Monday, December 15, 2008

CDC Mortality Data: 6

This is the sixth in a series of posts on the CDC's (Centers for Disease Control and Prevention) public use mortality data sets.

Yesterday, we showed how to create a dictionary of ICD code/term pairs that could be used to assign disease terms to the death certificate record codes occurring in the CDC Mortality data sets. This morning I prepared a , web page that contains output data, from yesterday's blog post, that could not fit in the blog page.

I also mentioned, yesterday, that I would explain how the CDC data could be used in mashup projects. So, today, we'll begin a series of blogs that explain how mashup technology can integrate the CDC mortality data sets, and answer biomedical hypotheses.

Data mashups combine and integrate different data sources to produce a graphical representation of data that could not be achieved with any single available data source. Many people apply the term "mashup" to Web-based applications that employ two or more web services or that use two or more web-based applications that have web-accessible APIs (Application Progam Interfaces) that permit their data to be integrated into a derivative application. Because I am a biomedical information specialist, I apply "mashup" to any application that integrates available biomedical data sources, to answer questions with a graphic output (with or without Web involvement).

The classic medical mashup was done by Dr. John Snow, in London, in 1854. Wikimedia has an excellent essay on the subject. The story goes that a major outbreak of cholera occurred in late-August and early September of 1854, in the Soho district of London. By the end of the outbreak, 616 people died.

At the time, nobody understood the biological cause of cholera. At the height of the outbreak, Dr. Snow conducted a rapid, interview-based survey of the site of occurrences of new cases of cholera, producing a case-density map (hand-drawn by the doctor himself).

This map is now in the public domain. A higher-resolution version of the map is available from Wikimedia.

Examination of the map revealed that the epidemic expanded from a water source, the Broad Street pump. The pump was quickly shut. Dr. Snow's historic mashup is sometimes credited with ending the cholera epidemic and heralding a new age in scientific biomedical investigation.

To create a map mashup, we will need a data source that lists occurrences of disease and the localities in which they occur; a data source that provides the latitude and longitude of localities, and a map whose East, West, North, and South boundaries have known latitudes and longitudes. We will also need a programming language that can transform data to graphics and transfer graphics to a a map. We'll use Ruby because I like the Ruby interface to Image Magick, but Perl or Python would work equally well.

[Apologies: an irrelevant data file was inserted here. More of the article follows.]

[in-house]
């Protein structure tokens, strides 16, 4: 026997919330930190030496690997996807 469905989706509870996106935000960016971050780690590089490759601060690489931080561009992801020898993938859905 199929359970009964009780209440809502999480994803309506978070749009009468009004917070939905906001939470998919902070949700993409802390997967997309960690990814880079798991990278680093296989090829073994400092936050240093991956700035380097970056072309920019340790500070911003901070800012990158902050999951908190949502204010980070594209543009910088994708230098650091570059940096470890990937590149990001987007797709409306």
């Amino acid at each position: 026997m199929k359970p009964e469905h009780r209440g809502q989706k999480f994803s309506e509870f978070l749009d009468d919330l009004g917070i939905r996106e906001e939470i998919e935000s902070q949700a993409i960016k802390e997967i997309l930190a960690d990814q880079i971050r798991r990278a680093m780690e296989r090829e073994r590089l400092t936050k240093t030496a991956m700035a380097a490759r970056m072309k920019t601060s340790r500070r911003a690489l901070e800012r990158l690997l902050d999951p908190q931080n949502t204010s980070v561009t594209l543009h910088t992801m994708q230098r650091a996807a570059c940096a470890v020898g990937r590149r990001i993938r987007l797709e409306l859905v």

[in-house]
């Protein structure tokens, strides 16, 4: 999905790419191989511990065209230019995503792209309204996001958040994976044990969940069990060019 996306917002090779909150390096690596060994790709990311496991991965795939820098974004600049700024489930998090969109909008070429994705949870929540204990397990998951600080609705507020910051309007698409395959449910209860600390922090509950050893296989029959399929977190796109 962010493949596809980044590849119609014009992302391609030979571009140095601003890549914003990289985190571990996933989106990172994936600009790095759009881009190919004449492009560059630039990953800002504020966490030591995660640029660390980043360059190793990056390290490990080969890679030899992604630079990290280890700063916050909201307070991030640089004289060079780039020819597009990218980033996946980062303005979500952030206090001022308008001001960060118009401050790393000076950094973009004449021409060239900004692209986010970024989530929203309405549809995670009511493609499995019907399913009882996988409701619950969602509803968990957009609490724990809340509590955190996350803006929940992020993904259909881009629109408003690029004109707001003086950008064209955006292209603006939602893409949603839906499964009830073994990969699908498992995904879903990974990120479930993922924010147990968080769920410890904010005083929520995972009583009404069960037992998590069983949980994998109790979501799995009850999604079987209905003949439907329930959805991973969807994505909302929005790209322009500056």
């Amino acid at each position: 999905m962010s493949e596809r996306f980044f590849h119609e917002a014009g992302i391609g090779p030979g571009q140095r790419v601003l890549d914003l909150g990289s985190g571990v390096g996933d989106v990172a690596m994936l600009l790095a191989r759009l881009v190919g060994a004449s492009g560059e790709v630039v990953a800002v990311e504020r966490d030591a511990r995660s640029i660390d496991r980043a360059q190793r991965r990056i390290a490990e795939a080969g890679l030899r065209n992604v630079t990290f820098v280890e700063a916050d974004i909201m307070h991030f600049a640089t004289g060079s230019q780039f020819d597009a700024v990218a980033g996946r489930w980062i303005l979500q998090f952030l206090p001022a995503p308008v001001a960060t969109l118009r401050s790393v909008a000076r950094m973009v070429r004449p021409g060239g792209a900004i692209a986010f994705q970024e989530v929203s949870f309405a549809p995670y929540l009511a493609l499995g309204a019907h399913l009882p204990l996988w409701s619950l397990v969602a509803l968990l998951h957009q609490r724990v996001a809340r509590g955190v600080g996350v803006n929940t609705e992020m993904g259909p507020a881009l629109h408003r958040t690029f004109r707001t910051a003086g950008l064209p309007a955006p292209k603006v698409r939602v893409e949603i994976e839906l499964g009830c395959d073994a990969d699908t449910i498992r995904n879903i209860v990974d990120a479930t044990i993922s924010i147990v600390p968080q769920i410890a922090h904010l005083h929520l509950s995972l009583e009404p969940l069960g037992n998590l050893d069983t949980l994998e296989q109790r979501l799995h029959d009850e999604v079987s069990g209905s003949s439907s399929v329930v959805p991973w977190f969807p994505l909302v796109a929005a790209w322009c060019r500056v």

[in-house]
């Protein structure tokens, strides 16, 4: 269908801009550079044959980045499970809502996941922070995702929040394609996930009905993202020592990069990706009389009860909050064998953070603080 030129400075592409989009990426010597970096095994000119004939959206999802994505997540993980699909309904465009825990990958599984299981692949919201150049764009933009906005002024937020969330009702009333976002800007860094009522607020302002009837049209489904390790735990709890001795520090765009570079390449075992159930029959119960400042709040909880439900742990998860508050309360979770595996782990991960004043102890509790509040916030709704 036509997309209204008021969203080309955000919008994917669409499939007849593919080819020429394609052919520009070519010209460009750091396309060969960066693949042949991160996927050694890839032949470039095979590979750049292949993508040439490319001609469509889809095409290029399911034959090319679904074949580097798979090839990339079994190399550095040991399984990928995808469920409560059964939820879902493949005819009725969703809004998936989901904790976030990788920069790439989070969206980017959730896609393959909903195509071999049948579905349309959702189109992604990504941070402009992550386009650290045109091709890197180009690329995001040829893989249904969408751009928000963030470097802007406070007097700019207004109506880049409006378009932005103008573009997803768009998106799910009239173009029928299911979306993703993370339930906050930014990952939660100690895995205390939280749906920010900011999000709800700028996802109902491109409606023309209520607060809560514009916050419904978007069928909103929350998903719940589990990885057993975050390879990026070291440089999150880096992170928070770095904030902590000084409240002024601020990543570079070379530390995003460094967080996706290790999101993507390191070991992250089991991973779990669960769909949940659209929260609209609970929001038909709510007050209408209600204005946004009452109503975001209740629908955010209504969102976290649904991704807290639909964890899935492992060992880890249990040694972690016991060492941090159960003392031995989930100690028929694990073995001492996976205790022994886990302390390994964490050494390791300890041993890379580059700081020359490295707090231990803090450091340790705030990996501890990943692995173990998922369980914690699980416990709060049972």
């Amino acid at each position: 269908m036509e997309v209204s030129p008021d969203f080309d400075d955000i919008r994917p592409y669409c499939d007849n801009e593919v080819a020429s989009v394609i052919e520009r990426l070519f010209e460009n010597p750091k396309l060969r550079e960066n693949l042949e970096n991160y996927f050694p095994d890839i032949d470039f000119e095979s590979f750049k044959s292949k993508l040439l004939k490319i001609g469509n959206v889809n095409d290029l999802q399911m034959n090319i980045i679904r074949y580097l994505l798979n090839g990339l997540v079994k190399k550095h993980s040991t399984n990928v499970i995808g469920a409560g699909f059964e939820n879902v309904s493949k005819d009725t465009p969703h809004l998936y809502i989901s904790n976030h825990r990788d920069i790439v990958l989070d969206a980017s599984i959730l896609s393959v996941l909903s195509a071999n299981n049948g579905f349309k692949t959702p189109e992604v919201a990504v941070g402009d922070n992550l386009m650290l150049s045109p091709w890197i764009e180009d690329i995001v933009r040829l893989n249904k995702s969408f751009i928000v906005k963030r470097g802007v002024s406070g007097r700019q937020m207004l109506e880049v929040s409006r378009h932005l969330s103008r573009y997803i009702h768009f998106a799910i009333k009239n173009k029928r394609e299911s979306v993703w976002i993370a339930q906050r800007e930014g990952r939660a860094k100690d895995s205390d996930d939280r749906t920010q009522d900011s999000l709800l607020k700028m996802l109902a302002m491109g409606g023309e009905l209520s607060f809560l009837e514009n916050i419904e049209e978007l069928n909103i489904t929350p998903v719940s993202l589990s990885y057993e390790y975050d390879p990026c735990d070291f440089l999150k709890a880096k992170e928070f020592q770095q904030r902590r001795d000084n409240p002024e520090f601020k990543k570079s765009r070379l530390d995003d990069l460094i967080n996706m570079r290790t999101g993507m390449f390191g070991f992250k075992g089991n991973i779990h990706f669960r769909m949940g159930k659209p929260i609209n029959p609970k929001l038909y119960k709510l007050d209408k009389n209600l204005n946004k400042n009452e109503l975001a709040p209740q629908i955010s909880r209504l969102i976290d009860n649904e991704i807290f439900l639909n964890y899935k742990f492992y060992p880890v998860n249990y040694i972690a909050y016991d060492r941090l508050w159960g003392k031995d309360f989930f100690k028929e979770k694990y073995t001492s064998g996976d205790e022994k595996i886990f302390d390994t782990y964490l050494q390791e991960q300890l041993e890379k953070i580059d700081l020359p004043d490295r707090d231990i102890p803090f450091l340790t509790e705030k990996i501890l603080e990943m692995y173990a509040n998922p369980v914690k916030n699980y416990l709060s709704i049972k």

Much more importantly, we will need to have a question or hypothesis, whose solution requires a mashup. Much of computational medicine can be described as a solution in search of a question. We have many ways of analyzing data, but we often lack important questions. In the next several blogs, we will show how the CDC mortality data files can be used to test medical hypotheses. Through examples, we will introduce concepts and tools used in mashups, and we will end this series with several mashups, of increasing complexity.

If you are new to this blog, you might want to review the prior 5 blog posts, in the series, sequentially.

As I remind readers in almost every blog post, if you want to do your own creative data mining, you will need to learn a little about computer programming.

For Perl and Ruby programmers, methods and scripts for using a wide range of publicly available biomedical databases, are described in detail in my prior books:

Perl Programming for Medicine and Biology

Ruby Programming for Medicine and Biology

An overview of the many uses of biomedical information is available in my book,
Biomedical Informatics.

More information on cancer is available in my recently published book, Neoplasms: Principles of Development and Diversity.

© 2008 Jules Berman

As with all of my scripts, lists, web sites, and blog entries, the following disclaimer applies. This material is provided by its creator, Jules J. Berman, "as is", without warranty of any kind, expressed or implied, including but not limited to the warranties of merchantability, fitness for a particular purpose and noninfringement. in no event shall the author or copyright holder be liable for any claim, damages or other liability, whether in an action of contract, tort or otherwise, arising from, out of or in connection with the material or the use or other dealings in the material.

1 comment:

Anonymous said...

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